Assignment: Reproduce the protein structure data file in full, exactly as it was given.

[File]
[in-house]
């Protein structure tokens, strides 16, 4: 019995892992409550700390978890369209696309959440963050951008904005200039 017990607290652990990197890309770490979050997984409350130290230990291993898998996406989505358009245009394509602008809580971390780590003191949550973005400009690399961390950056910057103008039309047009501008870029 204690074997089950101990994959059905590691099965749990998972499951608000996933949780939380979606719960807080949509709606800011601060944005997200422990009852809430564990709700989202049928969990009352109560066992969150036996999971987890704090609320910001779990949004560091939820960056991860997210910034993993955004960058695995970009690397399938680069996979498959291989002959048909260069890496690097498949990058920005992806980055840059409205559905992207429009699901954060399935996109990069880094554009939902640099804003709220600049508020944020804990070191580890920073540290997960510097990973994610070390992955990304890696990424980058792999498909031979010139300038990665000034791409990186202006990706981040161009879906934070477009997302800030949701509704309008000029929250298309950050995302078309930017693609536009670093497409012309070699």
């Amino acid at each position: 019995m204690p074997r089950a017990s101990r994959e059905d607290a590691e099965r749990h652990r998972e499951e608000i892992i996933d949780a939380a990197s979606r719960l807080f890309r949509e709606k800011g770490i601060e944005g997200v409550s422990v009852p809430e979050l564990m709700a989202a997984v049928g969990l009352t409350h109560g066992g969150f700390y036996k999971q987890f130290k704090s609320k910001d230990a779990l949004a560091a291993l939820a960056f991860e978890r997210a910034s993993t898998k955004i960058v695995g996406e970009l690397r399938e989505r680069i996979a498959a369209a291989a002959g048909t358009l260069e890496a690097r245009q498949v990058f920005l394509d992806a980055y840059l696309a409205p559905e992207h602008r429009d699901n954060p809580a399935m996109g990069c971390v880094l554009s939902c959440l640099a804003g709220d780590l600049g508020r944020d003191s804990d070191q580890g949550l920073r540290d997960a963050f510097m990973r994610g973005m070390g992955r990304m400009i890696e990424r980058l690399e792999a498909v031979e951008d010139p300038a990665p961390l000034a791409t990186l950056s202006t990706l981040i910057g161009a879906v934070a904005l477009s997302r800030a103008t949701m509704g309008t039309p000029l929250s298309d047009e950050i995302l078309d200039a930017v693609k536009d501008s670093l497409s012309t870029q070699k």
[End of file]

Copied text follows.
[in-house]
């Protein structure tokens, strides 16, 4: 019995892992409550700390978890369209696309959440963050951008904005200039 017990607290652990990197890309770490979050997984409350130290230990291993898998996406989505358009245009394509602008809580971390780590003191949550973005400009690399961390950056910057103008039309047009501008870029 204690074997089950101990994959059905590691099965749990998972499951608000996933949780939380979606719960807080949509709606800011601060944005997200422990009852809430564990709700989202049928969990009352109560066992969150036996999971987890704090609320910001779990949004560091939820960056991860997210910034993993955004960058695995970009690397399938680069996979498959291989002959048909260069890496690097498949990058920005992806980055840059409205559905992207429009699901954060399935996109990069880094554009939902640099804003709220600049508020944020804990070191580890920073540290997960510097990973994610070390992955990304890696990424980058792999498909031979010139300038990665000034791409990186202006990706981040161009879906934070477009997302800030949701509704309008000029929250298309950050995302078309930017693609536009670093497409012309070699």
């Amino acid at each position: 019995m204690p074997r089950a017990s101990r994959e059905d607290a590691e099965r749990h652990r998972e499951e608000i892992i996933d949780a939380a990197s979606r719960l807080f890309r949509e709606k800011g770490i601060e944005g997200v409550s422990v009852p809430e979050l564990m709700a989202a997984v049928g969990l009352t409350h109560g066992g969150f700390y036996k999971q987890f130290k704090s609320k910001d230990a779990l949004a560091a291993l939820a960056f991860e978890r997210a910034s993993t898998k955004i960058v695995g996406e970009l690397r399938e989505r680069i996979a498959a369209a291989a002959g048909t358009l260069e890496a690097r245009q498949v990058f920005l394509d992806a980055y840059l696309a409205p559905e992207h602008r429009d699901n954060p809580a399935m996109g990069c971390v880094l554009s939902c959440l640099a804003g709220d780590l600049g508020r944020d003191s804990d070191q580890g949550l920073r540290d997960a963050f510097m990973r994610g973005m070390g992955r990304m400009i890696e990424r980058l690399e792999a498909v031979e951008d010139p300038a990665p961390l000034a791409t990186l950056s202006t990706l981040i910057g161009a879906v934070a904005l477009s997302r800030a103008t949701m509704g309008t039309p000029l929250s298309d047009e950050i995302l078309d200039a930017v693609k536009d501008s670093l497409s012309t870029q070699k």